pic reproduced courtesy of Poppyland publishing, Cromer, Norfolk
A bit of a first for my blog readers here. My EDP Weekend feature on Turnip Townshend (25 October 2014) had to be adapted because of the lack of an available picture of the great man. It became ' Humble crop was a turnip for the history books' with turnip pics to match. You, dear blogger, can have both this revised feature and - feature first below - the original, focused more closely on dear old Charles. Plus the photos they might have used, given world enough and time...
Viscount (‘Turnip’) Charles Townshend of Raynham –a Farmer for All Seasons
Ever wondered if you are in the wrong job?
But ‘Turnip’ Townshend was an undisputed world-leader in the scientific revolution of eighteenth century agriculture, to which he devoted his spare time, and ‘retirement’ (1730-1738.) It was a revolution led by rich landowners, farming large estates in Norfolk, especially ones underwritten by political influence and incomes outside farming. Like Coke of Holkham, Townshend inherited an estate totally unencumbered by debt and could afford to risk experiments, his successes then emulated by progressive but capital-inhibited yeomen farmers.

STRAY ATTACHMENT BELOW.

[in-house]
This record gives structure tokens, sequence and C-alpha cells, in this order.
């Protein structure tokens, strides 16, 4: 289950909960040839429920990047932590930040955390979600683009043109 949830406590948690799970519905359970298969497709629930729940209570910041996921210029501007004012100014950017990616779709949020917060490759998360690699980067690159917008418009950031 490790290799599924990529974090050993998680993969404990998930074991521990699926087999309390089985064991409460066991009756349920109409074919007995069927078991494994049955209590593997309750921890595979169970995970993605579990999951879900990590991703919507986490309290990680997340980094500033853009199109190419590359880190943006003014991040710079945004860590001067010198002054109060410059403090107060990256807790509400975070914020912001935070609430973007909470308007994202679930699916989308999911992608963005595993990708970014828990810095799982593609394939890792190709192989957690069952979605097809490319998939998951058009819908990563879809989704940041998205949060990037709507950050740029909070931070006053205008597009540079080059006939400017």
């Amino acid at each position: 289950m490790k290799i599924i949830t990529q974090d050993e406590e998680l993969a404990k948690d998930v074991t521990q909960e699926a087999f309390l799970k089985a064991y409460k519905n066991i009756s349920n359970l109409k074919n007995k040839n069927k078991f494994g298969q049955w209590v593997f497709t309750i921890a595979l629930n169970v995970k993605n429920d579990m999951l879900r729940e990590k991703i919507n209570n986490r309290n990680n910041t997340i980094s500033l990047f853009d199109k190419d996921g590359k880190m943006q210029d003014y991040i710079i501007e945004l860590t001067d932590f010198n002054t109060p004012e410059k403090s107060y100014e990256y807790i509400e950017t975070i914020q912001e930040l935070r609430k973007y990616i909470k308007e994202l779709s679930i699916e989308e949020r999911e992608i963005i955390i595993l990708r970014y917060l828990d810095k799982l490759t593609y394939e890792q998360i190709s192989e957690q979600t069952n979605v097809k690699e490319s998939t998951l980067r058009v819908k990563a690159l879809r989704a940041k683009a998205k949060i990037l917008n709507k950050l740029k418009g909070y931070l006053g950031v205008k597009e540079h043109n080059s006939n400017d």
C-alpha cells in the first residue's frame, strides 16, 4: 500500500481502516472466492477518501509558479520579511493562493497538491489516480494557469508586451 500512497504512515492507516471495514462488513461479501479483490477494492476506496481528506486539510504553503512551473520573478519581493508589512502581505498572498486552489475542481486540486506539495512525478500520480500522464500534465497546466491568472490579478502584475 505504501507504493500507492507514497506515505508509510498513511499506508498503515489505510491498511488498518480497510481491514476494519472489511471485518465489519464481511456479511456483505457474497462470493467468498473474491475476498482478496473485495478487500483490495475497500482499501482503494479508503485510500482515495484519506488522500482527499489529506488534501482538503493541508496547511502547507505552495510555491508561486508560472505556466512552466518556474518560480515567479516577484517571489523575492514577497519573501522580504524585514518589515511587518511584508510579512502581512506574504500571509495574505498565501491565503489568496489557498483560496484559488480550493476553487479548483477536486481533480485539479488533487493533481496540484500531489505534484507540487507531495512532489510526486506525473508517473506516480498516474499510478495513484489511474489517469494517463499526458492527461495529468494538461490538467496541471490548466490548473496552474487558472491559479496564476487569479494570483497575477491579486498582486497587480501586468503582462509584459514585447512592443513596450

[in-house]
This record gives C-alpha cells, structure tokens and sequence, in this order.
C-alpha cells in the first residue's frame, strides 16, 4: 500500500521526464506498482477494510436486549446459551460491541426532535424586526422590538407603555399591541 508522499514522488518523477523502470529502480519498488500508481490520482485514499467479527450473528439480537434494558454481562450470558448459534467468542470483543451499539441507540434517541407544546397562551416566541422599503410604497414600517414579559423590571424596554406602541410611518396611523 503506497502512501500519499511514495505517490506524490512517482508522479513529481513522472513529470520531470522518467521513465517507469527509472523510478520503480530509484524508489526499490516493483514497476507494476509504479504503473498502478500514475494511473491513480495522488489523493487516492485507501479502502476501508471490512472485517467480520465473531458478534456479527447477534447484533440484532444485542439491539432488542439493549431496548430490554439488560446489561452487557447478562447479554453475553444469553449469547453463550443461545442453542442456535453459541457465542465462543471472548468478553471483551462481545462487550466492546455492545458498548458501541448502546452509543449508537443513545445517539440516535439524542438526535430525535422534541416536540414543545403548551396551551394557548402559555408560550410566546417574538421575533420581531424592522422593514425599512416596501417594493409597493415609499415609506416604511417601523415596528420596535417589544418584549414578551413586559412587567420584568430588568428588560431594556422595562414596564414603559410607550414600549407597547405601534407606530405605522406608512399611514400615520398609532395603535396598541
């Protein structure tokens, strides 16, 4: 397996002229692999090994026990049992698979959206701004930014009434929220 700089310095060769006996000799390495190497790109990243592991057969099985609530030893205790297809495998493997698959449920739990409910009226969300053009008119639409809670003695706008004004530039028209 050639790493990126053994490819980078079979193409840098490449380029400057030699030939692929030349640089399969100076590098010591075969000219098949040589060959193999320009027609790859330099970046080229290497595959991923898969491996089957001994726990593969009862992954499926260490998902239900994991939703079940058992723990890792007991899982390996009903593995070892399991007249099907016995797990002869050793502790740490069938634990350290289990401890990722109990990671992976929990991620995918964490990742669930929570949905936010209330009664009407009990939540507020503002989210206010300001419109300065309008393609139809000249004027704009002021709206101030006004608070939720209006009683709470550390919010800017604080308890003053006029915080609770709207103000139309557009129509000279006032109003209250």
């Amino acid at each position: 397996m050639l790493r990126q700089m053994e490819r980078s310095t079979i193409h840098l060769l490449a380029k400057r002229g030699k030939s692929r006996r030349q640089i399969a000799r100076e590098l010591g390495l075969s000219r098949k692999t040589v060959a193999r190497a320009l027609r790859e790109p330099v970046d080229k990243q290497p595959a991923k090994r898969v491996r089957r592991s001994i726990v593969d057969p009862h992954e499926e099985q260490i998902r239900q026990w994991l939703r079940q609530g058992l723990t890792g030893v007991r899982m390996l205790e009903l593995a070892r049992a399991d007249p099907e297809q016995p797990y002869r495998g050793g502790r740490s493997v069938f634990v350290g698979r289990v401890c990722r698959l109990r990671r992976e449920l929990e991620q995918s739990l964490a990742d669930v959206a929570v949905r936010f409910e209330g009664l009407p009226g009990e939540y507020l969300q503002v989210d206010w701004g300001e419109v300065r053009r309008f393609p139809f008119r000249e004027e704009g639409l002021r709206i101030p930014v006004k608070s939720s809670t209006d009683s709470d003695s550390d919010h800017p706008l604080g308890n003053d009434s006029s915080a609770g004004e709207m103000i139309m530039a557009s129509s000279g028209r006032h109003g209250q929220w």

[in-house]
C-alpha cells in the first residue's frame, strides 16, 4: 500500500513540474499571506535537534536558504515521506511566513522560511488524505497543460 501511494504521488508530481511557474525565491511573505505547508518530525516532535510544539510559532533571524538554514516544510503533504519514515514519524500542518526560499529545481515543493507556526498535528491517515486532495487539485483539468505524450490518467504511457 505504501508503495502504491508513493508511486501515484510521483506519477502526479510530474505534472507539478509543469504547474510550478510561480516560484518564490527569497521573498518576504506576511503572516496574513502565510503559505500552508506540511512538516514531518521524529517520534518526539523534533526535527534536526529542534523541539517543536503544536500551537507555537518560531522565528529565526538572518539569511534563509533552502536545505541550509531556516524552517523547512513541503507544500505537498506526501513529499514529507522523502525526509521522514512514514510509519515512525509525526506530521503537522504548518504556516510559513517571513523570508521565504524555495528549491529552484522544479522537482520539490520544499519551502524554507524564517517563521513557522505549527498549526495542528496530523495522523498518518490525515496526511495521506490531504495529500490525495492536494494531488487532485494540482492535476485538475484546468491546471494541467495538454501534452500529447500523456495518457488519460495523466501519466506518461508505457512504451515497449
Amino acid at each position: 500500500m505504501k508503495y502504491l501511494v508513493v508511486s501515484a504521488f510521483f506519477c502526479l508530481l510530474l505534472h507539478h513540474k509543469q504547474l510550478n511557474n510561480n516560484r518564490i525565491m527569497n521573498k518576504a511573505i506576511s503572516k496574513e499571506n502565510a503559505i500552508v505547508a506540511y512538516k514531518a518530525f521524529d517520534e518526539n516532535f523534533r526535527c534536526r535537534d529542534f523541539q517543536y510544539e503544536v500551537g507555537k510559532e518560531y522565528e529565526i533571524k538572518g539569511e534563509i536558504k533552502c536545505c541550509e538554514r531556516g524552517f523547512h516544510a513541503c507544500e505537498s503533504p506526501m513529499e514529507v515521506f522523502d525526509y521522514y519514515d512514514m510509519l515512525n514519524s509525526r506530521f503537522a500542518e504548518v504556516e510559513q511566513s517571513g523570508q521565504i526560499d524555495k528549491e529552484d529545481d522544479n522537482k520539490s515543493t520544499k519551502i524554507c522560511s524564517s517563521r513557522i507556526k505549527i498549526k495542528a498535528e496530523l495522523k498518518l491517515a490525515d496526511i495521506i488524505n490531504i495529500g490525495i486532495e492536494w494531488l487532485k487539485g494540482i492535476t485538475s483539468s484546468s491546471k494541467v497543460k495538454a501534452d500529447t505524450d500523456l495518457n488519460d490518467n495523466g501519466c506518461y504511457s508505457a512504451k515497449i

For more see the English Model Farm (Windgatherer Press) and ‘Turnip’ Townshend: Statesman and Farmer (Poppyland Publishing) by Susanna Wade Martins. For Gareth’s EDP Weekend features and playscripts on Norfolk notables see www.garethcalway.co.uk/ blog.
And here's how that feature was published in EDP Weekend on Saturday Oct 25.
Walpole needed a foreign policy that secured peace, prosperity and low taxes, taking the wind out of Jacobite sails and restoring a financial confidence shattered by the South Sea Bubble scandal. Walpole tried to keep Townshend, then in Hanover with George I, on message: “I wish to God we may at least for a little time remain neutral and look on, if all the rest of Europe does the same thing.”